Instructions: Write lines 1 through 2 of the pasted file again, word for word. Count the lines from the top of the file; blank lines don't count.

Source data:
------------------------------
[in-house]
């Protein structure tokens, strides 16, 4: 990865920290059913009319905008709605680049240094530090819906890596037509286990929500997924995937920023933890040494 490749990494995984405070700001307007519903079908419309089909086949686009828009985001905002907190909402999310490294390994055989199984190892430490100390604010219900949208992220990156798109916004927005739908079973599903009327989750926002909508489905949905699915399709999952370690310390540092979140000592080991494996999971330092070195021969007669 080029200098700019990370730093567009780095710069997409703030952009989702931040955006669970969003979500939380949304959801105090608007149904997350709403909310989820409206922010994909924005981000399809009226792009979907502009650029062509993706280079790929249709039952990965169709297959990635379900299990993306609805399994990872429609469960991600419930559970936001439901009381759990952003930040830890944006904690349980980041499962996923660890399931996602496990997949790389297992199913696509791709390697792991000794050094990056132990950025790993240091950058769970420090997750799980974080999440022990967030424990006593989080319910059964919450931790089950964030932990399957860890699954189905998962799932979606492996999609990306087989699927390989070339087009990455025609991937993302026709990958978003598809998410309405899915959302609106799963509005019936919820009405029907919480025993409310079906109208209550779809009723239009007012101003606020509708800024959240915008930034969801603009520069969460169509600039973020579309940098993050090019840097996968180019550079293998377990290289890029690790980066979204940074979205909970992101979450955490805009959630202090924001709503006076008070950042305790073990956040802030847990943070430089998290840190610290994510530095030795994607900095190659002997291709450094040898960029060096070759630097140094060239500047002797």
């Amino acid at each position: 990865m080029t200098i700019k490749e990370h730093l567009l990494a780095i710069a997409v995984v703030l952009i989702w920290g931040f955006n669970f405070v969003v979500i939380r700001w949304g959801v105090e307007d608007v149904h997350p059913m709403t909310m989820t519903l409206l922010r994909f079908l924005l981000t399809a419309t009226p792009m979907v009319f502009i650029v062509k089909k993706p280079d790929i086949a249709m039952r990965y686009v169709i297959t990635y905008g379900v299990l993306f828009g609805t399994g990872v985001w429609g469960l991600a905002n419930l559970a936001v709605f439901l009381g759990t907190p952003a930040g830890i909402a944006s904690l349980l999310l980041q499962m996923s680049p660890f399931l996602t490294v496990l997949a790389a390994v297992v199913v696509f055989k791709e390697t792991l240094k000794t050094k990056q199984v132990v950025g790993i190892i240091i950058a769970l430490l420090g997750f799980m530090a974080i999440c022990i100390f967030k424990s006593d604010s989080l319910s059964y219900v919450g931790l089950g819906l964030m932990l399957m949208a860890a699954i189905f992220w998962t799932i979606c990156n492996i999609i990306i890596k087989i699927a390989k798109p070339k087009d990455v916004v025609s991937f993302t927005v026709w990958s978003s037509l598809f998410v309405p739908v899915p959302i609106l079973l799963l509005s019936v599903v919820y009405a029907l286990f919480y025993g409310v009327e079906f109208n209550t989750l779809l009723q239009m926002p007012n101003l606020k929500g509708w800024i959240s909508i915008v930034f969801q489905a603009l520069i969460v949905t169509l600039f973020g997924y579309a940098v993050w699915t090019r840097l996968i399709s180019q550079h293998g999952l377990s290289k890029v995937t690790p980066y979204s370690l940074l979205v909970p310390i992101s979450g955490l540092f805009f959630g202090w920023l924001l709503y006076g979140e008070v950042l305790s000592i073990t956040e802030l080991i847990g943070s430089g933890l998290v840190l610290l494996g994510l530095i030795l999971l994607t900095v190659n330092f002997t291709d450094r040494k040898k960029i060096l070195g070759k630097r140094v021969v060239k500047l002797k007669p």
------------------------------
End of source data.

[in-house]
């Protein structure tokens, strides 16, 4: 990865920290059913009319905008709605680049240094530090819906890596037509286990929500997924995937920023933890040494 490749990494995984405070700001307007519903079908419309089909086949686009828009985001905002907190909402999310490294390994055989199984190892430490100390604010219900949208992220990156798109916004927005739908079973599903009327989750926002909508489905949905699915399709999952370690310390540092979140000592080991494996999971330092070195021969007669 080029200098700019990370730093567009780095710069997409703030952009989702931040955006669970969003979500939380949304959801105090608007149904997350709403909310989820409206922010994909924005981000399809009226792009979907502009650029062509993706280079790929249709039952990965169709297959990635379900299990993306609805399994990872429609469960991600419930559970936001439901009381759990952003930040830890944006904690349980980041499962996923660890399931996602496990997949790389297992199913696509791709390697792991000794050094990056132990950025790993240091950058769970420090997750799980974080999440022990967030424990006593989080319910059964919450931790089950964030932990399957860890699954189905998962799932979606492996999609990306087989699927390989070339087009990455025609991937993302026709990958978003598809998410309405899915959302609106799963509005019936919820009405029907919480025993409310079906109208209550779809009723239009007012101003606020509708800024959240915008930034969801603009520069969460169509600039973020579309940098993050090019840097996968180019550079293998377990290289890029690790980066979204940074979205909970992101979450955490805009959630202090924001709503006076008070950042305790073990956040802030847990943070430089998290840190610290994510530095030795994607900095190659002997291709450094040898960029060096070759630097140094060239500047002797």